Do What is Right

Most of you likely watched the Presidential Debate on June 27th. If you are like me, you turned the debate off shortly after the first break because you were mildly frustrated with the demeanor shown and responses given by the two men on stage. Regardless of political orientation, it was clear one candidate struggled more than the other to form complete thoughts and make sound arguments. Read any article produced by any news outlet on June 28th. Be that as it may, neither candidate showed a particular interest in answering the questions being asked (certainly not directly), nor did they seem to care. I thought the questions were reasonable and could have given voters something to think about at the polls in November. Rather than an informative and insightful evening where two people debated with class as they vie for arguably the most powerful political position on Earth, the world watched some form of bad entertainment. Click…black screen.

The Presidential Debate preceded one of the most important days in United States history, July 4th. Independence Day commemorates the adoption of the Declaration of Independence, a day in 1776 firmly situated in the history books. I wonder what John Adams, Benjamin Franklin, Thomas Jefferson, or John Hancock (among many others) would think of our political system. I wonder what they would think of the debate. These men signed one of the most important documents in American history in the spirit of doing the right thing for the people who believed in them. They cared about people’s questions and cared about appropriate representation.

Representation is critically important. Sure, it is important for our leaders to represent us well. But it is equally or more important we represent ourselves well. In a society that encourages behavior like what was displayed on June 27th, we might do well to check ourselves. We held an internal meeting a few days ago to review our Vision and Mission statements – something we do periodically to remind ourselves of what we are trying to achieve for our clients. When the cameras are off and nobody is around, how do we act? If you want to know a person’s true character, observe them when they think nobody else is watching. This is a question we should ask ourselves more often. How do you act when there isn’t anyone watching? Doing the right thing doesn’t have to be profound. When you pass someone on the sidewalk, greet them with a smile and a friendly hello. When someone is behind you, hold the door for them. When asking for help, say please. When receiving help, say thank you.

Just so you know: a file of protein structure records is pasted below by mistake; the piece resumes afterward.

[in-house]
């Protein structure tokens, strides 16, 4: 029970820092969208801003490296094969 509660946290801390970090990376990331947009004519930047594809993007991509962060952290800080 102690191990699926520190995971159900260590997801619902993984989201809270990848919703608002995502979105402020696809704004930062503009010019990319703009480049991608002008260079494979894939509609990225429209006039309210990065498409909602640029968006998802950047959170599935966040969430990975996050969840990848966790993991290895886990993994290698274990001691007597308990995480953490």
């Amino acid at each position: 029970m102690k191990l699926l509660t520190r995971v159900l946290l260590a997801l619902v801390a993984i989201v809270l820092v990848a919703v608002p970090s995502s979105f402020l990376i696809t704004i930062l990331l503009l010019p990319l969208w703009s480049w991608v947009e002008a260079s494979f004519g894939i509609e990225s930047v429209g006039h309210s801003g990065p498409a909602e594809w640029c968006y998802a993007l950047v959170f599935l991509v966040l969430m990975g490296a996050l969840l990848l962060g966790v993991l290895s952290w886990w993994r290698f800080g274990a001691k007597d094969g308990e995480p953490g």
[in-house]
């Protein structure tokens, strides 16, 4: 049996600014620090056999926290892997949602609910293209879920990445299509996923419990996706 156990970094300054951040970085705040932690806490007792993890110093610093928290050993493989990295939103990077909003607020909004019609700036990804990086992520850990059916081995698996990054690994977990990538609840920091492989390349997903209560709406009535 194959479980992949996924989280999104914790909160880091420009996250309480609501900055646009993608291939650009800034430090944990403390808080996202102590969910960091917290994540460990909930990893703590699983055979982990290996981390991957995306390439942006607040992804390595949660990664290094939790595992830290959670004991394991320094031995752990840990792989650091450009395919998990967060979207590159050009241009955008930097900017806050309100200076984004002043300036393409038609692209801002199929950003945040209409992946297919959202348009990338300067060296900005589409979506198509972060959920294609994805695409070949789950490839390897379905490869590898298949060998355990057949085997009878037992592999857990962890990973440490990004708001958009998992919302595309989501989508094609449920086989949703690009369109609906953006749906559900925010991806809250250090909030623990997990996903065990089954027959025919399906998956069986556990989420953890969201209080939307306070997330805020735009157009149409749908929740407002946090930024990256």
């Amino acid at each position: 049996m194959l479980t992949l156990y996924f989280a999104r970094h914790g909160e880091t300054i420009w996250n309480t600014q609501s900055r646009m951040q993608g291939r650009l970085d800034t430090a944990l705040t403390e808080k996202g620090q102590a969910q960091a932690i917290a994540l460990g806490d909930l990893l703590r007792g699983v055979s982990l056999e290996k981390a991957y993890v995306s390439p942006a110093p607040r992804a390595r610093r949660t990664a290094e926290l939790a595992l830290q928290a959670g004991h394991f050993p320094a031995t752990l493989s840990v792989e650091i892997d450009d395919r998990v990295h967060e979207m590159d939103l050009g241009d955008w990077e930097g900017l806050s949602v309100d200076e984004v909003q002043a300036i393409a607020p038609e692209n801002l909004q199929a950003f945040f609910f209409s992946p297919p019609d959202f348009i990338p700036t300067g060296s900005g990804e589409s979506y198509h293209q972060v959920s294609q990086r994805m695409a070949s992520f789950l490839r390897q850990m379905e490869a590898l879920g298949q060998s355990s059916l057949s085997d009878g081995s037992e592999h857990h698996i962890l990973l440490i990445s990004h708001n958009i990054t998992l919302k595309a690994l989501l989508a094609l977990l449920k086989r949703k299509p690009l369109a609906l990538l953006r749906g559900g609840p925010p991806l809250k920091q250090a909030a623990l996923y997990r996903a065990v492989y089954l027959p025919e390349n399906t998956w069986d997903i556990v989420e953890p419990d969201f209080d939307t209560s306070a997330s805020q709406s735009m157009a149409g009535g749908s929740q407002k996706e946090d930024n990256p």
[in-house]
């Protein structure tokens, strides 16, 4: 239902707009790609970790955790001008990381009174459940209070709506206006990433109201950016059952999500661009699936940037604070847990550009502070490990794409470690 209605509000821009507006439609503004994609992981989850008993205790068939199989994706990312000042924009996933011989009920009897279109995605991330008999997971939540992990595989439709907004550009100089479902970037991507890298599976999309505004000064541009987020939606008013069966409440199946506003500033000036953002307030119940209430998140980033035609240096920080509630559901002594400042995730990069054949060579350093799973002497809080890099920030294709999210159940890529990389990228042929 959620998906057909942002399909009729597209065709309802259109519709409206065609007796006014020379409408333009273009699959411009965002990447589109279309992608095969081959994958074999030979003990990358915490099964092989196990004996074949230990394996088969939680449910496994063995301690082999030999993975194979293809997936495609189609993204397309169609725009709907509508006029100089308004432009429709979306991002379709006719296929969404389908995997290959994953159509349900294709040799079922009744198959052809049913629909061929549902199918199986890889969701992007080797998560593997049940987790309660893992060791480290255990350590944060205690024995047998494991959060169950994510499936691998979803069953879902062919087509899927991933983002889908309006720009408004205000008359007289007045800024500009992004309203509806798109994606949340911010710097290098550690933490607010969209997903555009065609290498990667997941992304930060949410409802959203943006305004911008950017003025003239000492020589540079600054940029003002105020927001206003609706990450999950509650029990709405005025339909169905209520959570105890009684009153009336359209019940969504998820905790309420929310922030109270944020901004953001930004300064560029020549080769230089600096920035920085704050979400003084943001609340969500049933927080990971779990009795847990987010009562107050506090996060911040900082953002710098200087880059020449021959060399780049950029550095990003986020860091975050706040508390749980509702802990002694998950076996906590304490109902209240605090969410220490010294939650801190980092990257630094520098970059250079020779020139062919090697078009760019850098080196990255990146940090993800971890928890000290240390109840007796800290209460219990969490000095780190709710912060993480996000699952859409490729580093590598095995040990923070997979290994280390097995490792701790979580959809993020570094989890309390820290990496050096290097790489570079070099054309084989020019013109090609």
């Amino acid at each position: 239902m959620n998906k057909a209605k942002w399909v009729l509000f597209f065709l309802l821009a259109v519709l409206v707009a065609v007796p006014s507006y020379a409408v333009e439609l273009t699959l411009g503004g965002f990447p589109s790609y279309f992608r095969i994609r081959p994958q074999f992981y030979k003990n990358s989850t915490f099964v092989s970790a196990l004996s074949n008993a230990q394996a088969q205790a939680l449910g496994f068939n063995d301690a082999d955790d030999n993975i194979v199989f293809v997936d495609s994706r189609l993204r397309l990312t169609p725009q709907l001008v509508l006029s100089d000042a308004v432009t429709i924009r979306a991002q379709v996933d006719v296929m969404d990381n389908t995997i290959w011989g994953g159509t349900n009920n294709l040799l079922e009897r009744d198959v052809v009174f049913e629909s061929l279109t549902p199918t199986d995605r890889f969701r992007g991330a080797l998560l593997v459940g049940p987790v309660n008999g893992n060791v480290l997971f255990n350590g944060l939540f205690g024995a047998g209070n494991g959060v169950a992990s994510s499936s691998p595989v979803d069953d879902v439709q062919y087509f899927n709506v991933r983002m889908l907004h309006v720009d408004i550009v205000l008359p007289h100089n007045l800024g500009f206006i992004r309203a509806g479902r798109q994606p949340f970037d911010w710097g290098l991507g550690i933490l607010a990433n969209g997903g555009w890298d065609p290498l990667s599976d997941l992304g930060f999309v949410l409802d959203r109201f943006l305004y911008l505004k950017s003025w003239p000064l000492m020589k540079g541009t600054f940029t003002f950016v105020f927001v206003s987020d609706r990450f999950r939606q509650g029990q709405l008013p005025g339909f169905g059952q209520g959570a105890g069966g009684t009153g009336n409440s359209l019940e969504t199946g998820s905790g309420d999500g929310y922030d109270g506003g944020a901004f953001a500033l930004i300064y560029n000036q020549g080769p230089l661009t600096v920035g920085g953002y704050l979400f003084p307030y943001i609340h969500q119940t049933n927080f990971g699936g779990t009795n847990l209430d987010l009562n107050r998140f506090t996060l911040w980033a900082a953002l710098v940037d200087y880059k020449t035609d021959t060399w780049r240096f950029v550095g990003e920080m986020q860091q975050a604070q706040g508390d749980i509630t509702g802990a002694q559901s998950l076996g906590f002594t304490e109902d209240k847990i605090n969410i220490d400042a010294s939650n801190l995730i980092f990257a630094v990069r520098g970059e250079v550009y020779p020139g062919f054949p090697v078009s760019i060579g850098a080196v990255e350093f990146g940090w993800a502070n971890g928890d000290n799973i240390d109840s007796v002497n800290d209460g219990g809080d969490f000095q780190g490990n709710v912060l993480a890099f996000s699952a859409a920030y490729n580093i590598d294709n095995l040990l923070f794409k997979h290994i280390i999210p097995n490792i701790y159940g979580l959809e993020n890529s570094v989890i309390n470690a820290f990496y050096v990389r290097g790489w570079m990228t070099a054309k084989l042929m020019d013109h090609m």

When debating, you give credibility to your opponent’s argument and present potential flaws. You then admit flaws in your argument, but present evidence that helps substantiate your claim. An empathetic approach in debate is more meaningful. It allows listeners to become better educated and can help eliminate confusion. Empathy is something Adams, Franklin, Jefferson, and Hancock would likely encourage if they were still with us. That is partially why I carry a gold dollar in my pocket with a picture of John Adams on it. It serves as my reminder.

I’ll leave you with his words as he is much cleverer and far more profound than me.

“You will never know how much it cost the present Generation to preserve your freedom! I hope you will make good use of it. If you do not, I shall repent in Heaven, that I ever took half the Pains to preserve it.” – John Adams

Be well,

Spell Carr

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